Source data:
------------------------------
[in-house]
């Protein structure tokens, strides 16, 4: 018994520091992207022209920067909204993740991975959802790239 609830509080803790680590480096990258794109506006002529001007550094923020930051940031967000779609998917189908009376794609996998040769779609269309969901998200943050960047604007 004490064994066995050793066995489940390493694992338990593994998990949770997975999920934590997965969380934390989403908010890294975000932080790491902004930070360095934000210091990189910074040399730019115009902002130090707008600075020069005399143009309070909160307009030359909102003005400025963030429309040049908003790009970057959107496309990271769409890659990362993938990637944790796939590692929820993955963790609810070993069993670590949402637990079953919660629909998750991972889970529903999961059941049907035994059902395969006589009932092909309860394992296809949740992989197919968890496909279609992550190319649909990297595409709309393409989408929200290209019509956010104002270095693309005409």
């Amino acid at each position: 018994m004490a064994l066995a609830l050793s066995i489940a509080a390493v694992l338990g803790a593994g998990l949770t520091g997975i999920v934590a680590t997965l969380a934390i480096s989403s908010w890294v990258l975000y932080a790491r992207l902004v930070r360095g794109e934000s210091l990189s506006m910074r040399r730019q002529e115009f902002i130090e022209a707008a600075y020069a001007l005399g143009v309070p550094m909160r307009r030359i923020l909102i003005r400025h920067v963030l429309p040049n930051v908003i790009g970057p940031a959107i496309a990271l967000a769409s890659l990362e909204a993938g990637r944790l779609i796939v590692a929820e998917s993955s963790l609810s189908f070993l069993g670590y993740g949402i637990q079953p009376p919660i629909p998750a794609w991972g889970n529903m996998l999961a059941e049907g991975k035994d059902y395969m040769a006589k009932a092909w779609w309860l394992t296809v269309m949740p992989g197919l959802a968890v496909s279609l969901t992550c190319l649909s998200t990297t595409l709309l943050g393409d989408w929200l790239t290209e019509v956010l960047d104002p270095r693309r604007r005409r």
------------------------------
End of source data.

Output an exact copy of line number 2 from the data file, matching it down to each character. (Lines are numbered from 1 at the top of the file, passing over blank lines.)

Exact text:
């Protein structure tokens, strides 16, 4: 018994520091992207022209920067909204993740991975959802790239 609830509080803790680590480096990258794109506006002529001007550094923020930051940031967000779609998917189908009376794609996998040769779609269309969901998200943050960047604007 004490064994066995050793066995489940390493694992338990593994998990949770997975999920934590997965969380934390989403908010890294975000932080790491902004930070360095934000210091990189910074040399730019115009902002130090707008600075020069005399143009309070909160307009030359909102003005400025963030429309040049908003790009970057959107496309990271769409890659990362993938990637944790796939590692929820993955963790609810070993069993670590949402637990079953919660629909998750991972889970529903999961059941049907035994059902395969006589009932092909309860394992296809949740992989197919968890496909279609992550190319649909990297595409709309393409989408929200290209019509956010104002270095693309005409």